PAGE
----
Crikey is trying to keep a complete list of all the changes announced to the ABC and SBS today as both broadcasters digest the impact of funding cuts announced by the government last week. We’ll be adding more details throughout the day. Have we missed anything? Get in touch, and you can remain anonymous

ABC changes:

Whole of ABC changes

  • A total of around 400 redundancies — 300 in the “first wave”;
  • Around 40 jobs in management to go — management roles will account for 10% of the 400 redundancies
  • The switchboard will be “centralised”, and the mail system “reorganised”;
  • Editorial policies will be centralised into a “pan-ABC unit”;

News and Current Affairs

  • 30 jobs in the news division– 100 jobs gone from current operations but 70 new jobs will be created in digital. Just 5% of the ABC’s news budget currently invested in online and mobile. Given budget cuts, this means radio and TV must be cut to facilitate spending increases in online, News boss Kate Torney told staff. Moving 70 jobs into digital would move the proportion of news devoted to online up to 8%. No voluntary redundancies in the news division — the process will be entirely targeted;
  • All radio news bulletins will be shortened to five minutes, apart from the 7.00am and 7.45am editions. Many ABC radio stations currently air 10-minute bulletins at key times like noon, 1pm, 3pm, 5pm and 6pm. This will not affect Triple J, and will give reporters more time to gather news, Torney said;
  • No more state editions of 7.30 — they’ll be replaced by a national end-of-week edition;
  • ABC News Radio to move under the purvey of the News division;
  • Lateline to change to “time-friendly” slot on ABC News 24. It will have a “digital focus”;
  • The Business will be relaunched as two separate daily 15 minute programs (and not be entirely cut as was feared) on News24. There’ll also be a daily new 10-minute Business PM segment on radio;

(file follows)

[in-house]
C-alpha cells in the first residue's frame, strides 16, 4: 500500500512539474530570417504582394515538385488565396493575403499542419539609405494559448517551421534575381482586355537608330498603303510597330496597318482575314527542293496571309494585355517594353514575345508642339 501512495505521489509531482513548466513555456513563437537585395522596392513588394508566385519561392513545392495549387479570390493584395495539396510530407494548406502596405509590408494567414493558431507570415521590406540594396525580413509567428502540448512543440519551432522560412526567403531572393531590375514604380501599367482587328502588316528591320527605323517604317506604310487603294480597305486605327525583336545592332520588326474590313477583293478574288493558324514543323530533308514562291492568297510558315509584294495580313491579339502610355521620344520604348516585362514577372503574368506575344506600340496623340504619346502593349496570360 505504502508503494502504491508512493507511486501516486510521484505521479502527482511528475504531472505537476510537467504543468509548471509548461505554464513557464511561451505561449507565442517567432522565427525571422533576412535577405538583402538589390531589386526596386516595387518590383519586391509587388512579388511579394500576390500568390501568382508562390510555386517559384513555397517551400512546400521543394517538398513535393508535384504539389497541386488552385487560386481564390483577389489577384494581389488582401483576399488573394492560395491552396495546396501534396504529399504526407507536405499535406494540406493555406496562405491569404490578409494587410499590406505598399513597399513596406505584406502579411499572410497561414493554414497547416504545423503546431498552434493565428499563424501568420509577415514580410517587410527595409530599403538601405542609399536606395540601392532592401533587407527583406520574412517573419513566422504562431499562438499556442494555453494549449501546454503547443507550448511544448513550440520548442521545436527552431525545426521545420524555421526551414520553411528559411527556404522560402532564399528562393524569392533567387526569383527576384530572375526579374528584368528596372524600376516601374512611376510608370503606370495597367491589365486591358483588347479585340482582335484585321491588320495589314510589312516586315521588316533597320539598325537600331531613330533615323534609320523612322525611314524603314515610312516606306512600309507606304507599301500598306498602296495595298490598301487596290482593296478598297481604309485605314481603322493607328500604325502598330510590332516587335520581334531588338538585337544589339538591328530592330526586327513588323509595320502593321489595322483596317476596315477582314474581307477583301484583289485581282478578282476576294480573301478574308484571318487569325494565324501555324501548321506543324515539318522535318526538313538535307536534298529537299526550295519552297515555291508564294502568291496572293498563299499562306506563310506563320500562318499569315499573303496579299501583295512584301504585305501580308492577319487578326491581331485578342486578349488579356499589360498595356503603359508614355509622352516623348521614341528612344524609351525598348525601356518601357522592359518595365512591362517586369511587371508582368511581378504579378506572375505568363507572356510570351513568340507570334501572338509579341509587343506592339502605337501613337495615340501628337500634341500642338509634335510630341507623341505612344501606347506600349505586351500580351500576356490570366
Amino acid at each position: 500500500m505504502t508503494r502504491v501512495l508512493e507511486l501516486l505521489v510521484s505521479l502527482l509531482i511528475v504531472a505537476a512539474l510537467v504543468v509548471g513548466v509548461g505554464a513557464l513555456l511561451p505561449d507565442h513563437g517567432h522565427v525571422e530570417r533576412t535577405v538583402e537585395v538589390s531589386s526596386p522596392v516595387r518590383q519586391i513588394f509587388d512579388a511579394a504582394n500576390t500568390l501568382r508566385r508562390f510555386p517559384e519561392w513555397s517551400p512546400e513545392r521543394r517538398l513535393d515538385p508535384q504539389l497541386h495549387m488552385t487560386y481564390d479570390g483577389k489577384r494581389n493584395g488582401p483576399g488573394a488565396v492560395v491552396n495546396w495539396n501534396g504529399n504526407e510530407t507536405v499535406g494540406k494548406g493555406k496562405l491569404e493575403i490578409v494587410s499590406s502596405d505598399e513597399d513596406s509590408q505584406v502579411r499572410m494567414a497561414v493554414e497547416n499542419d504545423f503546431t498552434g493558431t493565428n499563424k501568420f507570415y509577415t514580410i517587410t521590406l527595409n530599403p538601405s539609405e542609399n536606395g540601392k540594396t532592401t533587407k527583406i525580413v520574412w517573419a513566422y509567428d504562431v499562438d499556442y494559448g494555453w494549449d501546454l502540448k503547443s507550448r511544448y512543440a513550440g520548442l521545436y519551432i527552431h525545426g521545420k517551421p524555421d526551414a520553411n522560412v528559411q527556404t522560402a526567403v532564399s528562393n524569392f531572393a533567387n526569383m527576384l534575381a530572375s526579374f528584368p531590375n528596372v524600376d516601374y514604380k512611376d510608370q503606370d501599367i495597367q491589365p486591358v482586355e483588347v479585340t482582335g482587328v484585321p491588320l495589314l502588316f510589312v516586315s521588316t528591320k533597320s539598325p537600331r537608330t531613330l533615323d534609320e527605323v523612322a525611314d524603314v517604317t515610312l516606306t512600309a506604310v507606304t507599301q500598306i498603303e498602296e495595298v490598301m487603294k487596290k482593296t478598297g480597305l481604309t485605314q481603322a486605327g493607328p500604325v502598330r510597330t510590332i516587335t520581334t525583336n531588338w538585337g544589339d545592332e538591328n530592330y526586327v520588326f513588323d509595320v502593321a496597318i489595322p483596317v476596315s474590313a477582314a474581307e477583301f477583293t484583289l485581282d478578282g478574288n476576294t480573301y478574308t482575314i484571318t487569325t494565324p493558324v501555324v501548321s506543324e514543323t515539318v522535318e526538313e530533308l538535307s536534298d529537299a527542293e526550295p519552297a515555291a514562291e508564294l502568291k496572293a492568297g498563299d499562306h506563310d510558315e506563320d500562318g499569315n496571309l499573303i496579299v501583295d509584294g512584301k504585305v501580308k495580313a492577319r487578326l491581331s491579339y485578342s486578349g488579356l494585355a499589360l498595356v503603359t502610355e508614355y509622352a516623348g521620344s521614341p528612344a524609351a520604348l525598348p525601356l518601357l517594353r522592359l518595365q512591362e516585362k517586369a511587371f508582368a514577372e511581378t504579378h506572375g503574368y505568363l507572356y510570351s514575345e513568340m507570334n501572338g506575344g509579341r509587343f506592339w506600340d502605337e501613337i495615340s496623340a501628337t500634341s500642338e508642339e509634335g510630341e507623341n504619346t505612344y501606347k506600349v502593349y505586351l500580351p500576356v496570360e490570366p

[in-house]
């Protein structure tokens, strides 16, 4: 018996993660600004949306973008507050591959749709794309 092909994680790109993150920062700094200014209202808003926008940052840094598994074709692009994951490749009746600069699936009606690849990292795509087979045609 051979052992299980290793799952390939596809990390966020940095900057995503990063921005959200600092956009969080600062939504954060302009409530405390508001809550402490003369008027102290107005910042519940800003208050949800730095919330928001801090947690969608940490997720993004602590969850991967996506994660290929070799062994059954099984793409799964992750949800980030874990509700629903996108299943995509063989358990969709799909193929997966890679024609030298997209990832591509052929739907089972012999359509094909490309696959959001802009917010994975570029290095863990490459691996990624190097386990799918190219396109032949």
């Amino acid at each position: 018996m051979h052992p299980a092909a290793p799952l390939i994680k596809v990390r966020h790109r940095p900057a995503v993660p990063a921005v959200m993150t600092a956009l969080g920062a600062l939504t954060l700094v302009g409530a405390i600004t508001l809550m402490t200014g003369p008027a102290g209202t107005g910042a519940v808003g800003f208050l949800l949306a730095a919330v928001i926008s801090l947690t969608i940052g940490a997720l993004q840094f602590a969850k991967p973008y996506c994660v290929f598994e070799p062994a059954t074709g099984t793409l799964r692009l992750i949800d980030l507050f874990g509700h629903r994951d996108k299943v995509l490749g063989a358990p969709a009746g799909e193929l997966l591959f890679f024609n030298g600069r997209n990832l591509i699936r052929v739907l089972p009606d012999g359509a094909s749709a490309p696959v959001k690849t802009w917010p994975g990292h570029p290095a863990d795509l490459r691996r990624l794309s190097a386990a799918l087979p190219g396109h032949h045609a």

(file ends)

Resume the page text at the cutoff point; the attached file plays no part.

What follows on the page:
• “Savings” will be found in Landline, ABC Fact Check, Four Corners. Foreign Correspondent and Australian Story.
  • The jobs currently in the 7.30 state editions will be retained. A new position of state coverage producer will be made in each state;
  • “Readjusting the shape” of foreign bureaux, while opening a new post in Beirut. This is understood to mean foreign postings will be downsized from fully staffed bureaux to having journalists operating with far fewer support roles while overseas. The Auckland bureau will be entirely closed. Main overseas bureaus will be London, Washington, Beijing and Jakarta;

Regional media

  • New regional news division will be created;
  • Closure of five regional radio posts in Wagin, Morwell, Gladstone, Port Augusta and Nowra. The sites of these posts will be sold, and some of the staff redeployed to nearby regional bureaus;
  • The Newcastle Afternoons show will be axed, with the Sydney show to instead be streamed up north. The Newcastle bureau will be hard hit, losing around 9 jobs out of the 27 currently based there;